Examples Of Daisy In The Great Gatsby

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Jaydon Whittaker
Mr. Clark
English III
April 4, 2023
The Evil Daisy and The Great Gatsby
The Great Gatsby is a story about James Gatz chasing his childhood sweetheart. In this story, James is described as a passionate lover and someone with a sincere heart. As a result, Gatsby often shows his affection for Daisy, even in front of Daisy’s partner Tom. Throughout the story, he went the extra mile for Daisy, but she didn’t appreciate him and often treated him badly. This shows that Gatsby is too good for Daisy.
Daisy is portrayed by Fitzgerald as the problematic character who causes mayhem throughout the story. Daisy claims she loved both Tom and Gatsby as she says “I did love him once, but I loved you too” (Fitzgerald 132). This implies that …show more content…

Gatsby is a wonderful person who genuinely cares about someone, willing to go above and beyond for them, as he did for Daisy. Daisy is an unworthy person and Gatsby should not be involved with them because he deserves better. “They were careless people, Tom and Daisy - they smashed up things and creatures and then retreated back into their money or their vast carelessness, or whatever it was that kept them together, and let other people clean up the mess they had made.” (Fitzgerald 179). In the quote, Daisy and Tom did not care what happened to other people. They smashed up things and creatures, then retreated back into their own world. After all, Gatsby did for her, Daisy retreats when things are ruined, just as she did with him. Daisy and Tom retreated to their money while Gatsby lay alone in his coffin. Brian Way helps describe the type of woman Daisy is. Brian Way states that “Daisy is a trivial, callous, cowardly woman who may dream a little herself but who will not let her dreams, or such unpleasant realities as running over Myrtle Wilson, disturb her comfort.” (Way, Brian) Daisy does not worry about anything but what benefits her. She …show more content…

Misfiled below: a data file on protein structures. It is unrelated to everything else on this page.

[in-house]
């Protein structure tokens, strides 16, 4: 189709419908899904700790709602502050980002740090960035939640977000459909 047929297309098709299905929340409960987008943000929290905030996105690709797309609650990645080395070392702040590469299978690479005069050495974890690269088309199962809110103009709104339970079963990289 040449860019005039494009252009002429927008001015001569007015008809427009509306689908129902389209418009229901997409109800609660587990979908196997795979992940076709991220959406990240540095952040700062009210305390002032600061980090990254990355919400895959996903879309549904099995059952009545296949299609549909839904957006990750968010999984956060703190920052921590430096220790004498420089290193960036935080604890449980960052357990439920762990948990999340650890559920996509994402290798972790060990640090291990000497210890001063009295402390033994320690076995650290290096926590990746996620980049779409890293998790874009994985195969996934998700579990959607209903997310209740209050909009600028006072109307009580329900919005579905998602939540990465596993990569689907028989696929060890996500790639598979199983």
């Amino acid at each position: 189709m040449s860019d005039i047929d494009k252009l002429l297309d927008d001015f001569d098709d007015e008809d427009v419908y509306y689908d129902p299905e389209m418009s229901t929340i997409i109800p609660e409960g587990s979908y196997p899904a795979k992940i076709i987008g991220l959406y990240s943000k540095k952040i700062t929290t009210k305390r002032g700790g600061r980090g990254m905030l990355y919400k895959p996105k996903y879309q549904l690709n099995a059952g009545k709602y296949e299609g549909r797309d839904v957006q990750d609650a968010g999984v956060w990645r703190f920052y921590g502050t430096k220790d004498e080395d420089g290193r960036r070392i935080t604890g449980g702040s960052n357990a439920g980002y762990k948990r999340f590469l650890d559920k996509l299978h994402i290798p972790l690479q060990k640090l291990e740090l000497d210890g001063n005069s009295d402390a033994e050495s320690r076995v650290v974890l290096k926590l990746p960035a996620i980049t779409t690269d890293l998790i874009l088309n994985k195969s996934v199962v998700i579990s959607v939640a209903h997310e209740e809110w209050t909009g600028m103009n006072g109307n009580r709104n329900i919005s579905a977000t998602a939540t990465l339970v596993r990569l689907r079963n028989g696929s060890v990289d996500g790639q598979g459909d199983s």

He acts so lovingly towards her. Gatsby took the fall for Daisy so she wouldn't go down. Nick asked, “Was Daisy driving?” “Yes,” he said after a moment, “but of course I'll say I was” (Fitzgerald 143). Nick asked if she was driving and Gatsby said Daisy was but Gatsby still wanted to say it was him. He displays kindness. By accepting responsibility, he demonstrates how deeply he cares for her. However, Gatsby is being too kind to her because she would never consider doing that for him. Gatsby acts too good for Daisy. Even Nick realizes that Gatsby is too good for Daisy and everyone else. He says “They’re a rotten crowd,” I shouted across the lawn. “You’re worth the whole damn bunch put together” (Fitzgerald 154). Nick says Gatsby is too good for them and worth the whole bunch. Gatsby even revalued everything for Daisy’s eyes just to please her. “He hadn’t once ceased looking at Daisy, and I think he revalued everything in his house according to the measure of response it drew from her well-loved eyes.” (Fitzgerald91). Gatsby couldn't look away from Daisy. He was impressed with what he saw about her. As Daisy loved something she saw in the house, Gatsby revalued everything. Gatsby was willing to change anything for Daisy’s pleasure and satisfaction, but Daisy could not even put Gatsby before herself once. Gatsby was obsessed with Daisy and loved her to death. Gatsby wanted to be close to Daisy at all times, so “Gatsby

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